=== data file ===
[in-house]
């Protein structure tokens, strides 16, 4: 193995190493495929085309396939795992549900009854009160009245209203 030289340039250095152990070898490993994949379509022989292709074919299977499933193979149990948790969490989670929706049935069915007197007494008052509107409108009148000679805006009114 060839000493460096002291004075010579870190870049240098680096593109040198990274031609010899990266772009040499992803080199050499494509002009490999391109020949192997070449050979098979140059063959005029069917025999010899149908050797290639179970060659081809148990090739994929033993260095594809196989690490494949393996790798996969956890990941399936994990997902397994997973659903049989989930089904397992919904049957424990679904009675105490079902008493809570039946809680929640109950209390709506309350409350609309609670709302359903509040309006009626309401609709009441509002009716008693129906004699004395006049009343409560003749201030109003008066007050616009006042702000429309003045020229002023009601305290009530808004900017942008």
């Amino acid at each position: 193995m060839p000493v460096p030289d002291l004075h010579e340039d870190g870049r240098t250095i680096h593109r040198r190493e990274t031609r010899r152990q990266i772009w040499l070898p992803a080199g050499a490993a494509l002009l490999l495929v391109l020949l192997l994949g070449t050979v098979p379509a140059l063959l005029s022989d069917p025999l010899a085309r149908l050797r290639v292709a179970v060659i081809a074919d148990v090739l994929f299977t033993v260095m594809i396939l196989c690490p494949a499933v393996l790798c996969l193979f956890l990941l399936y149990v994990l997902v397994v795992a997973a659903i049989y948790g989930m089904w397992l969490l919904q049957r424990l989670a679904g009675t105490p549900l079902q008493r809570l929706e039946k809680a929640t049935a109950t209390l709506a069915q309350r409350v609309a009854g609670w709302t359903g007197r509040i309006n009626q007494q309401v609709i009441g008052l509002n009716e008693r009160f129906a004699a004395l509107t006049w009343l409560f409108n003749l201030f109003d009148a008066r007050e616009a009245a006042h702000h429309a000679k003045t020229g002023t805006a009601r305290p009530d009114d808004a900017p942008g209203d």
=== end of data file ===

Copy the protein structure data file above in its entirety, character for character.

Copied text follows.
[in-house]
């Protein structure tokens, strides 16, 4: 193995190493495929085309396939795992549900009854009160009245209203 030289340039250095152990070898490993994949379509022989292709074919299977499933193979149990948790969490989670929706049935069915007197007494008052509107409108009148000679805006009114 060839000493460096002291004075010579870190870049240098680096593109040198990274031609010899990266772009040499992803080199050499494509002009490999391109020949192997070449050979098979140059063959005029069917025999010899149908050797290639179970060659081809148990090739994929033993260095594809196989690490494949393996790798996969956890990941399936994990997902397994997973659903049989989930089904397992919904049957424990679904009675105490079902008493809570039946809680929640109950209390709506309350409350609309609670709302359903509040309006009626309401609709009441509002009716008693129906004699004395006049009343409560003749201030109003008066007050616009006042702000429309003045020229002023009601305290009530808004900017942008």
């Amino acid at each position: 193995m060839p000493v460096p030289d002291l004075h010579e340039d870190g870049r240098t250095i680096h593109r040198r190493e990274t031609r010899r152990q990266i772009w040499l070898p992803a080199g050499a490993a494509l002009l490999l495929v391109l020949l192997l994949g070449t050979v098979p379509a140059l063959l005029s022989d069917p025999l010899a085309r149908l050797r290639v292709a179970v060659i081809a074919d148990v090739l994929f299977t033993v260095m594809i396939l196989c690490p494949a499933v393996l790798c996969l193979f956890l990941l399936y149990v994990l997902v397994v795992a997973a659903i049989y948790g989930m089904w397992l969490l919904q049957r424990l989670a679904g009675t105490p549900l079902q008493r809570l929706e039946k809680a929640t049935a109950t209390l709506a069915q309350r409350v609309a009854g609670w709302t359903g007197r509040i309006n009626q007494q309401v609709i009441g008052l509002n009716e008693r009160f129906a004699a004395l509107t006049w009343l409560f409108n003749l201030f109003d009148a008066r007050e616009a009245a006042h702000h429309a000679k003045t020229g002023t805006a009601r305290p009530d009114d808004a900017p942008g209203d």